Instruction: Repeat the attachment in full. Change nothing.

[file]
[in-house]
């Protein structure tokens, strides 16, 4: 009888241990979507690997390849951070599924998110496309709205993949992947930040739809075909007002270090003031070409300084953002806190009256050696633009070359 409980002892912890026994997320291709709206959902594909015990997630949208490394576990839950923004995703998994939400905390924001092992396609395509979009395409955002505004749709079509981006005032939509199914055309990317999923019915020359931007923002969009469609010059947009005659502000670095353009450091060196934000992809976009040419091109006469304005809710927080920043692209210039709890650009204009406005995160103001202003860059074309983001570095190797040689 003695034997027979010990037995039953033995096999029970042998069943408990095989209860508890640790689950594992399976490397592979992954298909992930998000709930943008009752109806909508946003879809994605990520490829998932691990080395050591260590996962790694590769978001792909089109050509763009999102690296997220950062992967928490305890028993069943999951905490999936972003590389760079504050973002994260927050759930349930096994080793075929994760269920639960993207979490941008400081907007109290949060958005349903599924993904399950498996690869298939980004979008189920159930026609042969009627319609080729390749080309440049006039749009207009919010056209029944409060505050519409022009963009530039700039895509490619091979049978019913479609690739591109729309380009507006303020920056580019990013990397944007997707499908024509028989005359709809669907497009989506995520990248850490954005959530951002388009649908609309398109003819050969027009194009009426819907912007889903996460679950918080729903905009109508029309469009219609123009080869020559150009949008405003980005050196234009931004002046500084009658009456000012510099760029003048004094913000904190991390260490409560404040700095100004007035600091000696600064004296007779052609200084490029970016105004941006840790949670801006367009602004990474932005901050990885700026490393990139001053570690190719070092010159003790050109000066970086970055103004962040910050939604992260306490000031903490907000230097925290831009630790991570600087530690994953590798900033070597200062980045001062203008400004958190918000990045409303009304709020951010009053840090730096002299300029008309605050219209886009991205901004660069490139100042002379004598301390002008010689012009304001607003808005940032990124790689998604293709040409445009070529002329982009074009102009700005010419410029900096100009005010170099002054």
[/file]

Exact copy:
[in-house]
């Protein structure tokens, strides 16, 4: 009888241990979507690997390849951070599924998110496309709205993949992947930040739809075909007002270090003031070409300084953002806190009256050696633009070359 409980002892912890026994997320291709709206959902594909015990997630949208490394576990839950923004995703998994939400905390924001092992396609395509979009395409955002505004749709079509981006005032939509199914055309990317999923019915020359931007923002969009469609010059947009005659502000670095353009450091060196934000992809976009040419091109006469304005809710927080920043692209210039709890650009204009406005995160103001202003860059074309983001570095190797040689 003695034997027979010990037995039953033995096999029970042998069943408990095989209860508890640790689950594992399976490397592979992954298909992930998000709930943008009752109806909508946003879809994605990520490829998932691990080395050591260590996962790694590769978001792909089109050509763009999102690296997220950062992967928490305890028993069943999951905490999936972003590389760079504050973002994260927050759930349930096994080793075929994760269920639960993207979490941008400081907007109290949060958005349903599924993904399950498996690869298939980004979008189920159930026609042969009627319609080729390749080309440049006039749009207009919010056209029944409060505050519409022009963009530039700039895509490619091979049978019913479609690739591109729309380009507006303020920056580019990013990397944007997707499908024509028989005359709809669907497009989506995520990248850490954005959530951002388009649908609309398109003819050969027009194009009426819907912007889903996460679950918080729903905009109508029309469009219609123009080869020559150009949008405003980005050196234009931004002046500084009658009456000012510099760029003048004094913000904190991390260490409560404040700095100004007035600091000696600064004296007779052609200084490029970016105004941006840790949670801006367009602004990474932005901050990885700026490393990139001053570690190719070092010159003790050109000066970086970055103004962040910050939604992260306490000031903490907000230097925290831009630790991570600087530690994953590798900033070597200062980045001062203008400004958190918000990045409303009304709020951010009053840090730096002299300029008309605050219209886009991205901004660069490139100042002379004598301390002008010689012009304001607003808005940032990124790689998604293709040409445009070529002329982009074009102009700005010419410029900096100009005010170099002054």